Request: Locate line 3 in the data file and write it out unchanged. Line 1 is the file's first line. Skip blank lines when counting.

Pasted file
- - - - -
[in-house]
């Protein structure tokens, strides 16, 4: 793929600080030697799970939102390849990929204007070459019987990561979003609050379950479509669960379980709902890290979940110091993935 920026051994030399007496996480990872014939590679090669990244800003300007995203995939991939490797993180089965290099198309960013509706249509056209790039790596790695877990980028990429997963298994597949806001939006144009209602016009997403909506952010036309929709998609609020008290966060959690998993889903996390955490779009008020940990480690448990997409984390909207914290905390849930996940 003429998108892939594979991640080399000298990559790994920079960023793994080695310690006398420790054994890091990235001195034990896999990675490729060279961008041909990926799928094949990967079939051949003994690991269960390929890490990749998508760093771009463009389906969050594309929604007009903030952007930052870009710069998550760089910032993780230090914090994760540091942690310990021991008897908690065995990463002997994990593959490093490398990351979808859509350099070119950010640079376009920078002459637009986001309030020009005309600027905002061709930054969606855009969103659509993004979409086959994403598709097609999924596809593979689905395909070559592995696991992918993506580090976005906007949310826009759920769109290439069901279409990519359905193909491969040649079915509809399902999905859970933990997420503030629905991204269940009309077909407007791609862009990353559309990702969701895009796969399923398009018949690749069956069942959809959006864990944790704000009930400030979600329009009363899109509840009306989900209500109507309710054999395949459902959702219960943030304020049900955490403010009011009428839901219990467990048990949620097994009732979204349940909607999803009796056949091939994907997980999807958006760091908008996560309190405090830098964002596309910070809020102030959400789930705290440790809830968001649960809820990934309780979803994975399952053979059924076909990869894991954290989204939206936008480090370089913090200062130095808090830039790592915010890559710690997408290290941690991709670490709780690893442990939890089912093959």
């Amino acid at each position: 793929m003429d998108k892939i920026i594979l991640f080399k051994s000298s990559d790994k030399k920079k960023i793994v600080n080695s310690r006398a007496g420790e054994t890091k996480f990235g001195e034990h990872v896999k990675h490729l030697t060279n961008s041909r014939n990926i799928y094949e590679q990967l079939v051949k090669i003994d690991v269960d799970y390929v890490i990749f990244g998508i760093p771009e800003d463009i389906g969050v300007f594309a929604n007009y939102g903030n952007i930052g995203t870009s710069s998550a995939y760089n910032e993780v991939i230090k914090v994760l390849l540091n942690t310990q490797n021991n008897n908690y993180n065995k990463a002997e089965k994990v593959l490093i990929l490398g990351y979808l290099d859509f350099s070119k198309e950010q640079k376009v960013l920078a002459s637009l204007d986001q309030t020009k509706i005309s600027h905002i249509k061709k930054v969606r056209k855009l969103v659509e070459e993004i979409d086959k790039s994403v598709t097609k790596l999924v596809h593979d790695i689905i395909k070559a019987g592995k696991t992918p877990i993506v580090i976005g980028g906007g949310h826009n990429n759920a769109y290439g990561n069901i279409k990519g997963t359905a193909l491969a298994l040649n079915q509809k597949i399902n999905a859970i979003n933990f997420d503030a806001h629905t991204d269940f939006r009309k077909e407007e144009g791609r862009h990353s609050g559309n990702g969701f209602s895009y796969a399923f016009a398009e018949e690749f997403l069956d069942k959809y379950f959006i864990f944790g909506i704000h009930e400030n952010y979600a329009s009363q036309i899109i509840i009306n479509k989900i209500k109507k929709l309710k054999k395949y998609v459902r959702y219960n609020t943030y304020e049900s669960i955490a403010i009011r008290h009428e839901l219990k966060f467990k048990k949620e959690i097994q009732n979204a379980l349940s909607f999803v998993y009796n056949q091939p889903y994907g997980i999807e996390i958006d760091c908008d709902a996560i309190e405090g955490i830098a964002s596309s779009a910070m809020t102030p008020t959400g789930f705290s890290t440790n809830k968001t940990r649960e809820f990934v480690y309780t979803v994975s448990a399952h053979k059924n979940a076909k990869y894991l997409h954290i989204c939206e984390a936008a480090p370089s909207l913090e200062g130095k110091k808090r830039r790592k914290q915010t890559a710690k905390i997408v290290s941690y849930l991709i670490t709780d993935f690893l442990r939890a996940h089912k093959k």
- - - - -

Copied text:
């Amino acid at each position: 793929m003429d998108k892939i920026i594979l991640f080399k051994s000298s990559d790994k030399k920079k960023i793994v600080n080695s310690r006398a007496g420790e054994t890091k996480f990235g001195e034990h990872v896999k990675h490729l030697t060279n961008s041909r014939n990926i799928y094949e590679q990967l079939v051949k090669i003994d690991v269960d799970y390929v890490i990749f990244g998508i760093p771009e800003d463009i389906g969050v300007f594309a929604n007009y939102g903030n952007i930052g995203t870009s710069s998550a995939y760089n910032e993780v991939i230090k914090v994760l390849l540091n942690t310990q490797n021991n008897n908690y993180n065995k990463a002997e089965k994990v593959l490093i990929l490398g990351y979808l290099d859509f350099s070119k198309e950010q640079k376009v960013l920078a002459s637009l204007d986001q309030t020009k509706i005309s600027h905002i249509k061709k930054v969606r056209k855009l969103v659509e070459e993004i979409d086959k790039s994403v598709t097609k790596l999924v596809h593979d790695i689905i395909k070559a019987g592995k696991t992918p877990i993506v580090i976005g980028g906007g949310h826009n990429n759920a769109y290439g990561n069901i279409k990519g997963t359905a193909l491969a298994l040649n079915q509809k597949i399902n999905a859970i979003n933990f997420d503030a806001h629905t991204d269940f939006r009309k077909e407007e144009g791609r862009h990353s609050g559309n990702g969701f209602s895009y796969a399923f016009a398009e018949e690749f997403l069956d069942k959809y379950f959006i864990f944790g909506i704000h009930e400030n952010y979600a329009s009363q036309i899109i509840i009306n479509k989900i209500k109507k929709l309710k054999k395949y998609v459902r959702y219960n609020t943030y304020e049900s669960i955490a403010i009011r008290h009428e839901l219990k966060f467990k048990k949620e959690i097994q009732n979204a379980l349940s909607f999803v998993y009796n056949q091939p889903y994907g997980i999807e996390i958006d760091c908008d709902a996560i309190e405090g955490i830098a964002s596309s779009a910070m809020t102030p008020t959400g789930f705290s890290t440790n809830k968001t940990r649960e809820f990934v480690y309780t979803v994975s448990a399952h053979k059924n979940a076909k990869y894991l997409h954290i989204c939206e984390a936008a480090p370089s909207l913090e200062g130095k110091k808090r830039r790592k914290q915010t890559a710690k905390i997408v290290s941690y849930l991709i670490t709780d993935f690893l442990r939890a996940h089912k093959k």